The British put their double-agent network to work in support of Operation Fortitude, a plan to deceive the Germans about the location of the invasion of France. Allowing one of the double agents to claim to have stolen documents describing the closely guarded invasion plans might have aroused suspicion. Instead, agents were allowed to report minutiae such as insignia on soldiers' uniforms and unit markings on vehicles. The observations in the south-central areas largely gave accurate information about the units located there: the actual invasion forces. Reports from southwest England indicated few troop sightings, when in reality many units were housed there. Reports from the southeast depicted the real and the notional Operation Quicksilver forces. Any military planner would know that to mount a massive invasion of Europe from England, Allied units had to be staged around the country, with those that would land first nearest to the invasion point. German intelligence used the agent reports to construct an order of battle for the Allied forces that placed the centre of gravity of the invasion force opposite Pas de Calais, the point on the French coast closest to England and therefore a likely invasion site. The deception was so effective that the Germans kept 15 reserve divisions near Calais even after the invasion had begun at Normandy, lest it prove to be a diversion from the main invasion at Calais.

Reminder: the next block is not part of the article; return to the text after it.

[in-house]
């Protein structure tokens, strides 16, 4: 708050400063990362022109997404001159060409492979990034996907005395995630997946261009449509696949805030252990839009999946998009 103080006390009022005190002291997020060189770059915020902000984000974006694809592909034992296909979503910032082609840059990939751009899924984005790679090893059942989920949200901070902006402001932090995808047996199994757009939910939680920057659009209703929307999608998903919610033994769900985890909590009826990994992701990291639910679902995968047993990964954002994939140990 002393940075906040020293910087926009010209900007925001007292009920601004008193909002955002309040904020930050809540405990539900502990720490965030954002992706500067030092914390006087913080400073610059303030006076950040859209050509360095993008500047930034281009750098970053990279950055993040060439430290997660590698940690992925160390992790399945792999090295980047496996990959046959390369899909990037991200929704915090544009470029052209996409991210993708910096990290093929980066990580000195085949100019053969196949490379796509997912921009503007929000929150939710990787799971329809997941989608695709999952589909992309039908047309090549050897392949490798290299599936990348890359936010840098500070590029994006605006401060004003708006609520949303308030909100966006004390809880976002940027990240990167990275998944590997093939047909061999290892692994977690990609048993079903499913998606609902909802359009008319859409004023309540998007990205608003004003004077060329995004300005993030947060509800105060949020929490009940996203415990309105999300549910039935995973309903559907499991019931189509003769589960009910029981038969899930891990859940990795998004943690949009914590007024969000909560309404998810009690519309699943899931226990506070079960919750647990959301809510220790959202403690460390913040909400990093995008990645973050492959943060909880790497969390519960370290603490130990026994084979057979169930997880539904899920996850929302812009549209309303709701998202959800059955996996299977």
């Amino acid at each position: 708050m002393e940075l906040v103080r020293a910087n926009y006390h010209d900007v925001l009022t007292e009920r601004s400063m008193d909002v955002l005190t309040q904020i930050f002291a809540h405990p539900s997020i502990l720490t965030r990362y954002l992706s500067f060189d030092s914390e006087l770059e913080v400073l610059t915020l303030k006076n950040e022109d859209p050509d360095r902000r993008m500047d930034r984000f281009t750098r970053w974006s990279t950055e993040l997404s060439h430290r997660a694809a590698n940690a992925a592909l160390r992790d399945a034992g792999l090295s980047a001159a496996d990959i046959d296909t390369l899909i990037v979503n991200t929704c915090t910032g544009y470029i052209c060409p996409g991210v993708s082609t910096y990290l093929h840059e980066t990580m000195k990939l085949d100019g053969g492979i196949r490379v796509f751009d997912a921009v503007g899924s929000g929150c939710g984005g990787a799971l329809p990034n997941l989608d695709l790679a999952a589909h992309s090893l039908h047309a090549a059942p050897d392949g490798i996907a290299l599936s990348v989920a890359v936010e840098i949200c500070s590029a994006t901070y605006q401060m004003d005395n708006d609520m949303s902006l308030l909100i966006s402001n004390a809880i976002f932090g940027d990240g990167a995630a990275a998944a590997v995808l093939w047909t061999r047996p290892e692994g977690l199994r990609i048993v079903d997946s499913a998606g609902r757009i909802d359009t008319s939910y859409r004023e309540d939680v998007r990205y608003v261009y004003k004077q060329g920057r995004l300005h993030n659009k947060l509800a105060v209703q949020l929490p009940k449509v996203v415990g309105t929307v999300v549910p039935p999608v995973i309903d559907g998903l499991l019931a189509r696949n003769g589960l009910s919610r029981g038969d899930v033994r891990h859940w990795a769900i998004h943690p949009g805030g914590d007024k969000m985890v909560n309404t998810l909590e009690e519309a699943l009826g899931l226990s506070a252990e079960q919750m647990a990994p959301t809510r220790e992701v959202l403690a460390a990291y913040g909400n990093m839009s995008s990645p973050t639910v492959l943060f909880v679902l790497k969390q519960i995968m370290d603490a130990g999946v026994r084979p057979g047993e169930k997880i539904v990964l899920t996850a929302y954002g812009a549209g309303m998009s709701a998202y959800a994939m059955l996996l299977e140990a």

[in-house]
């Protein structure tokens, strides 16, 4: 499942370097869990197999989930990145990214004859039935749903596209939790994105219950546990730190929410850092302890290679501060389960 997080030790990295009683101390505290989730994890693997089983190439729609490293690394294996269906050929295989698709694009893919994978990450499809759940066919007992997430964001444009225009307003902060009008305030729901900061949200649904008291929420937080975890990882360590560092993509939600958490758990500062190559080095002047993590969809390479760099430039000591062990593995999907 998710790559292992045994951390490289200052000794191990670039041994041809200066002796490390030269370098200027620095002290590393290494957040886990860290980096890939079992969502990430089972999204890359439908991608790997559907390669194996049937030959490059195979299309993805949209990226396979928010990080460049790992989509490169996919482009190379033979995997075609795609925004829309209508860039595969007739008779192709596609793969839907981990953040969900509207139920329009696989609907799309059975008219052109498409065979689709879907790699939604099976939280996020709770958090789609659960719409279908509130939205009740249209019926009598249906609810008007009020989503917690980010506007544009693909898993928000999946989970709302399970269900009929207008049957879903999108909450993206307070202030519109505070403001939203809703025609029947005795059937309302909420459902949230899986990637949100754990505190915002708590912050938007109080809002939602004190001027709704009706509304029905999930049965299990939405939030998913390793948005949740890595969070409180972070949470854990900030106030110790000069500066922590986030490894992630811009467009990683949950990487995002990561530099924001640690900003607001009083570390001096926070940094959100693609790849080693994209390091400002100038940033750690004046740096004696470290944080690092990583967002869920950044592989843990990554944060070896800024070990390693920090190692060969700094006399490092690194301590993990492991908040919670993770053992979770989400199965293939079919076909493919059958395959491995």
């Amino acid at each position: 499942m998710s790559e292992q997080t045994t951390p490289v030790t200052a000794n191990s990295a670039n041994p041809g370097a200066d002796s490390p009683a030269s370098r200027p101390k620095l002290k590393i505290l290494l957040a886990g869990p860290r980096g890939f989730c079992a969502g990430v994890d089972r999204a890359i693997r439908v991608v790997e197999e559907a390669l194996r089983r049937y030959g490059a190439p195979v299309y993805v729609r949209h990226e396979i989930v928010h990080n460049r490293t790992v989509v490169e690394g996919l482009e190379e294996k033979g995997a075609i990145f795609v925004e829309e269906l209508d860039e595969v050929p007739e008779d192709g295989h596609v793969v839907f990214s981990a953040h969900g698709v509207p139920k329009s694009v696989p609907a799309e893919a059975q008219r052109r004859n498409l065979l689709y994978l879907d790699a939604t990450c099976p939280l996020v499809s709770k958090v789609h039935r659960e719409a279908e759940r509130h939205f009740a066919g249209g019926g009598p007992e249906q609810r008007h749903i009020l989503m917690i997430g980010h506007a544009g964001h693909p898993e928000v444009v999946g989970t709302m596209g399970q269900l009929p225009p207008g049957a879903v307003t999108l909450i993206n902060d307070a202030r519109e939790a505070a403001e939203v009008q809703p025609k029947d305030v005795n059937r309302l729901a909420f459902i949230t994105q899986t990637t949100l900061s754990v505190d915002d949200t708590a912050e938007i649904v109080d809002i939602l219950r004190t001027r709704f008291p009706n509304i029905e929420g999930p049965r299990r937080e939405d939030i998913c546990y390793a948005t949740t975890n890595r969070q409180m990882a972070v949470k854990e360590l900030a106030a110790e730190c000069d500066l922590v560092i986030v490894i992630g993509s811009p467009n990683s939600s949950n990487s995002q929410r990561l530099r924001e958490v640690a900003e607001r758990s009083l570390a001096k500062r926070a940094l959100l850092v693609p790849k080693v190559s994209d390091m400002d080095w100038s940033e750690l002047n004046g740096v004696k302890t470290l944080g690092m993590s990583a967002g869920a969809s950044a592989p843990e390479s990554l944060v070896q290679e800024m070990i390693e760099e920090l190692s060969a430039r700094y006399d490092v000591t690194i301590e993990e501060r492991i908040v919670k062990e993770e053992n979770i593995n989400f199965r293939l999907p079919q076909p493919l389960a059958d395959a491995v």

The Allies were willing to risk exposing the Double Cross network to achieve the needed surprise for the Normandy invasion. However, early battle reports of insignia on Allied units that the German armies encountered only confirmed the information the double agents had sent, increasing the Germans' trust in their network. Some of the double agents were informed in radio messages from Germany after the invasion that they had been awarded the Iron Cross.